According to Tso, “Belleveau explained how someone who gives a blunt, literal answer to her query might show signs of Asperger’s versus someone whose answer is more nuanced.” While a persons answer doesn’t 100% mean that they may be Autistic or have Asperger’s, it could allow them to better understand how those disorders may work, which could decrease any misunderstanding and stigmas that surround people who suffer from autism/Asperger’s.

Along with breaking down stigmas, the addition of over 200 emojis in the keyboard of our devices has the ability to transcend cultural separations around the world, allowing us to communicate more effectively. A smile is universal. Emoji has over 10 different ways to send a smile, depending on if you feel like laughing when you smile, or even smirk. In 2014, Unicode, the company that created the modern emoji, made racially different emojis. The addition of diverse emojis has aided in allowing people of color to no longer defaulting to a “white experience.” It also allows caucasians to not have to default to a yellow person. Now if someone wants to send a super tan Santa, they can. As well as the addition of same-sex couple and family emojis. In “The upside of emoji,” an article written by Julie Kliegman on theweek.com, she said, “in 2012, same-sex couples joined [the emoji keyboard.]” Diversity exists in the world around us, we should be able to depict a same-sex couple via emoji if needed.

Emojis have the ability to break down cultural differences even between the hearing world and deaf world. Speaking with their hands, the deaf culture has spent years petitioning to get the “I love you,” hand sign in the emoji keyboard, in all skin colors. While not an actually an ASL sign, the “rock on” hand was added recently [   ]. ASL signs should be added to the emoji keyboard. This could help bridge the gap between deaf and hearing people. More hearing people would be exposed to signs on a regular basis and in turn start understanding them and could potentially stop staring at deaf people conversing in ASL in public. Kliegman goes on to quote Mary Mann’s essay in saying, “‘the flip side is that in this potential future [of using emojis in common language] the entire human race is communicating with each other,’ she wrote. ‘Could it really be that the great promise of the World Wide Web has been achieved by the likes of unamused face, blowing kiss face, and smiley poop?’” All around the world, people are using emojis to share stories and communicate, all while not learning the language of another culture.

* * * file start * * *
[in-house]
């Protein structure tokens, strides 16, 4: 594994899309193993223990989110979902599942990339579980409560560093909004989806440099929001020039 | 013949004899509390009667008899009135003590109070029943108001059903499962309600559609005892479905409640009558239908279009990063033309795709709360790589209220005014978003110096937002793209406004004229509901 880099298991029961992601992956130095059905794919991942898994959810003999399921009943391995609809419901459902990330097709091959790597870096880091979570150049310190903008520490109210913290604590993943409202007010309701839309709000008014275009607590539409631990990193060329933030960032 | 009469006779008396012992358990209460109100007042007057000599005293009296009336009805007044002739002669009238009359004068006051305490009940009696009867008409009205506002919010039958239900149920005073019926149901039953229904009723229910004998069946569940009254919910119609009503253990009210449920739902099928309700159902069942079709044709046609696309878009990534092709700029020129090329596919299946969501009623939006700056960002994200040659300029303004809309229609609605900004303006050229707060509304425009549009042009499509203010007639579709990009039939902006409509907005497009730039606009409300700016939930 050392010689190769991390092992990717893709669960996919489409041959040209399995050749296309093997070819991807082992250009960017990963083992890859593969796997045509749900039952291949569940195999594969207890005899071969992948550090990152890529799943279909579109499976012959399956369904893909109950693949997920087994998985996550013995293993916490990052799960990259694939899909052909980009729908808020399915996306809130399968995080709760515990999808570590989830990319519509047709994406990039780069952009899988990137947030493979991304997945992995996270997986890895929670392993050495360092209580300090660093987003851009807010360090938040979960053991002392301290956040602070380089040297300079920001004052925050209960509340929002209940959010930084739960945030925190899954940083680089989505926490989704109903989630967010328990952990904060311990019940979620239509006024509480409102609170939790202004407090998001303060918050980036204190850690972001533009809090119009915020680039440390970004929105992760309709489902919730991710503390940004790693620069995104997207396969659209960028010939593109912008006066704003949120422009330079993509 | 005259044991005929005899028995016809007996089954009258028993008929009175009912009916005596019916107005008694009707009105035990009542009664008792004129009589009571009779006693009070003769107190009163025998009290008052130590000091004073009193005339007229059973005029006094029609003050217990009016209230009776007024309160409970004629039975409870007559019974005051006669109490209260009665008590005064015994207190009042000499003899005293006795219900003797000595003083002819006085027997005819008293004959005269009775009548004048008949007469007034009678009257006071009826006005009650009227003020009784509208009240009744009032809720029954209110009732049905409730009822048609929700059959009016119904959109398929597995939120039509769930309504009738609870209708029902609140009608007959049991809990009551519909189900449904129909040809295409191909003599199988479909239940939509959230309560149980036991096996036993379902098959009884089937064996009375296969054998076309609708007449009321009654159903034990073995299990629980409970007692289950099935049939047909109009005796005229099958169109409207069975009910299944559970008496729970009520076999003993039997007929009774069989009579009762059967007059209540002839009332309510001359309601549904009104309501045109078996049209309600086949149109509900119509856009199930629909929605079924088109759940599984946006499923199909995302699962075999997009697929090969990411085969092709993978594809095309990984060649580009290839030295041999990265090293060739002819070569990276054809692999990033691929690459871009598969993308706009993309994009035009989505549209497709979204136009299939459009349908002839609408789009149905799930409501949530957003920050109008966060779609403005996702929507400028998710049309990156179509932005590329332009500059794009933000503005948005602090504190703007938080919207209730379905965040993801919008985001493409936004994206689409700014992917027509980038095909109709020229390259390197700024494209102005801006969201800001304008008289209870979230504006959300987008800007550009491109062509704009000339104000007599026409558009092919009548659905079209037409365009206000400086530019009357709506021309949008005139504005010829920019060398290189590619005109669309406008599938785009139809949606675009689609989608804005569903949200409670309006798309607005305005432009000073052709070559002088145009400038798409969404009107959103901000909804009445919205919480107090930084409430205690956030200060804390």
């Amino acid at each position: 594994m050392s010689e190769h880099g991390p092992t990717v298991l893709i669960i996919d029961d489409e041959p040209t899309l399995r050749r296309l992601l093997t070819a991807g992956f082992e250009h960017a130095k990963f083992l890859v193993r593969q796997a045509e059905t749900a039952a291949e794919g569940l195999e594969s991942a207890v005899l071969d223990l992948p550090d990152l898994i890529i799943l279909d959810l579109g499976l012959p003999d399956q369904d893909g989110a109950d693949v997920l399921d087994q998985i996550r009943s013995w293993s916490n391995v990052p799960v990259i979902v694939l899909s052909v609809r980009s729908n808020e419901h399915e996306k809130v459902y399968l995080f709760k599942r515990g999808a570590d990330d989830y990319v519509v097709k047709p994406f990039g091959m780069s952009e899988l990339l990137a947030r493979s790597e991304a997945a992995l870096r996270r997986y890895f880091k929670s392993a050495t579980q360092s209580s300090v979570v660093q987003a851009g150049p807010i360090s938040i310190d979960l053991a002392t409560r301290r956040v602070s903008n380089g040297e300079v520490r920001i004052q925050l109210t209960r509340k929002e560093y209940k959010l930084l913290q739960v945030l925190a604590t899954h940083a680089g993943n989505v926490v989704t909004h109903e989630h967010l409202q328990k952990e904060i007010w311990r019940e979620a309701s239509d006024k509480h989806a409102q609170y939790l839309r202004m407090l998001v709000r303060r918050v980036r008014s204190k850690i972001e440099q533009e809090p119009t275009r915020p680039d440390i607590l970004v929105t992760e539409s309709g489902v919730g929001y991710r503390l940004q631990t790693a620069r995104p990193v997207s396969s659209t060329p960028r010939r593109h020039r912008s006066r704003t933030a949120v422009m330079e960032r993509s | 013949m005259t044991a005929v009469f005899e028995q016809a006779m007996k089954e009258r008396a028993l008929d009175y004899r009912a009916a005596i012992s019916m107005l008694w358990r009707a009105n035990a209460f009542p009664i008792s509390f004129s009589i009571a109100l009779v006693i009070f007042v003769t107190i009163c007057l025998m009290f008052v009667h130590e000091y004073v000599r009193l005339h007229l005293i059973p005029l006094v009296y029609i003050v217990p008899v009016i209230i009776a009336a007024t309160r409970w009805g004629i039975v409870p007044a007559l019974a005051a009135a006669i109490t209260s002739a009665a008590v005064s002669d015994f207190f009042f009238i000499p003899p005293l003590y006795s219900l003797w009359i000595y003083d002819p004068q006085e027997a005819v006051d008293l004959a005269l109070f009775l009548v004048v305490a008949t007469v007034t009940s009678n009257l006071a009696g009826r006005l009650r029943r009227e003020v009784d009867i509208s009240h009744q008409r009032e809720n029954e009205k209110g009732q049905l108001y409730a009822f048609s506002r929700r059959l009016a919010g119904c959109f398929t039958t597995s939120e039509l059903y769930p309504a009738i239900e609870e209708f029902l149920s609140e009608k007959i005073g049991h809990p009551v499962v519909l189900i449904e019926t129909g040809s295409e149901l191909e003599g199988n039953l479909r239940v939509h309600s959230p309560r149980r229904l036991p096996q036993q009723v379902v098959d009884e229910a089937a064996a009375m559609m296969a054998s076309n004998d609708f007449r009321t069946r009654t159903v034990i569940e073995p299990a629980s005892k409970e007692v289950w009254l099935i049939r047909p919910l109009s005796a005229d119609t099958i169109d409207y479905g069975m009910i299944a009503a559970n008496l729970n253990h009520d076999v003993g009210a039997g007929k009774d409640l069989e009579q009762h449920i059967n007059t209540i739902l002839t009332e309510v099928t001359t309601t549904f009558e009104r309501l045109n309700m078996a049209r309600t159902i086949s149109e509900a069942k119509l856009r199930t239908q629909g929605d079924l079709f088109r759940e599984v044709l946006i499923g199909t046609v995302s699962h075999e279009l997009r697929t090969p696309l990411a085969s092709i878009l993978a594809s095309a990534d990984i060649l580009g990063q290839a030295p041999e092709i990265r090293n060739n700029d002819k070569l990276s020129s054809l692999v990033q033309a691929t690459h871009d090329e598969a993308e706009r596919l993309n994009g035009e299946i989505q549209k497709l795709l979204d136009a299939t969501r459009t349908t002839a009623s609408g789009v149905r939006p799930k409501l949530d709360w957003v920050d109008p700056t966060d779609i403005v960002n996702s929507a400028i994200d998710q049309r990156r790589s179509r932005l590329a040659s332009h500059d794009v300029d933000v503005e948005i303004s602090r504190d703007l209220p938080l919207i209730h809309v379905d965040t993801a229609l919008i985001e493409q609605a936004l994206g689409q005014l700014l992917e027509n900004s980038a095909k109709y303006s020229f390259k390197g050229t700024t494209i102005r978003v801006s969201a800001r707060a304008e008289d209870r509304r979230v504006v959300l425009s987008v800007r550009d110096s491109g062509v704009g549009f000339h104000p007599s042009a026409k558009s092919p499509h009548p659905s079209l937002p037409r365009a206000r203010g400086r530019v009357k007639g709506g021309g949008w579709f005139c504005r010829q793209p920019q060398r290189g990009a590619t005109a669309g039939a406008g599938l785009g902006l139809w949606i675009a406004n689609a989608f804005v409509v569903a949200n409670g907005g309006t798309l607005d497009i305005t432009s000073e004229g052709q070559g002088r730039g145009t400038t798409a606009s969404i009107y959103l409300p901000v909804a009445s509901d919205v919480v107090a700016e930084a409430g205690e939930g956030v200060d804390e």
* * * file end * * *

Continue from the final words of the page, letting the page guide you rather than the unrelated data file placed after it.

Along with the ability to break down barriers, emojis are allowing us to possibly communicate about things that trouble us, without verbally or even writing out what’s going on. There is a nonprofit out there that is dedicated to helping troubled kids communicate more effectively with the adult world. BRIS is a Swedish organization that designed an app with the idea of breaking language barriers for children to get help from domestic violence situations and away from being a victim of abuse. In Kliegman’s article on theweek.com she writes,

The organization’s app offers emoji that depict a black eye, verbal abuse, and suicidal thoughts, among other harmful scenarios. The idea is that children and teenagers who need help might feel more comfortable sending an adult a picture instead of trying to find the words to explain something painful, a BRIS spokeswoman told PBS. The emoji are also meant to help children break language barriers.

Calling a suicide help line, or even an abuse phone number can be difficult. Trying to ask someone you don’t know for help is painful and hard. Telling an adult that someone else is hurting you is even harder. With this app, the ability for a teen or child to send something as simple as an emoji of a black eye could potentially help save their lives, their livelihood, and get help quicker. Emojis have changed our world in many ways, but it’s difficult to see the negative sides when there are so many ways emojis can help us.

While it may be so much easier for someone to send a quick message with emojis, they have a slim chance of replacing the “Shakespearean” language. We may still use phrases such as “with bated breath,” or “there’s method in my madness,” but most of the Shakespearean tongue is long since dead. Maybe in a few more centuries emojis will change, or even cease to exist. But for now, emojis have helped us break down barriers and communicate more openly and effectively across borders and languages. They’ve allowed us to make pregnancy announcements, they’ve been added to pop culture as halloween costumes, and they’ve even taken place as body art in tattoos. Emojis are here to stay, at least for hopefully another 30+ years.



Works Cited

“Emoji.” Wikipedia. Wikimedia Foundation, n.d. Web. 02 Dec. 2015.

Jones, Johnathan. “Emoji Is Dragging Us Back to the Dark Ages – and All We Can Do Is Smile.” The Guardian. N.p., 27 May 2015. Web. 2 Dec. 2015.

Kliegman, Julie. “The Upside of Emoji.” The Upside of Emoji. N.p., 01 Oct. 2015. Web. 02 Dec. 2015.

Mann, Mary. “Everybody Smiley Poops – Matter.” Medium. N.p., 05 Aug. 2014. Web. 02 Dec. 2015.

“NetLingo List of Chat Acronyms & Text Shorthand.” Netlingo. N.p., n.d. Web. 2 Dec. 2015.

Tso, Phoenix. “How Emojis Could Determine Your Place on the Autism Spectrum.” Jezebel. N.p., 26 Dec. 2013. Web. 02 Dec. 2015


Two Waters Review, Volume One - 2016 to 2019 Copyright © by Matthew Bloom. All Rights Reserved.

Share This Book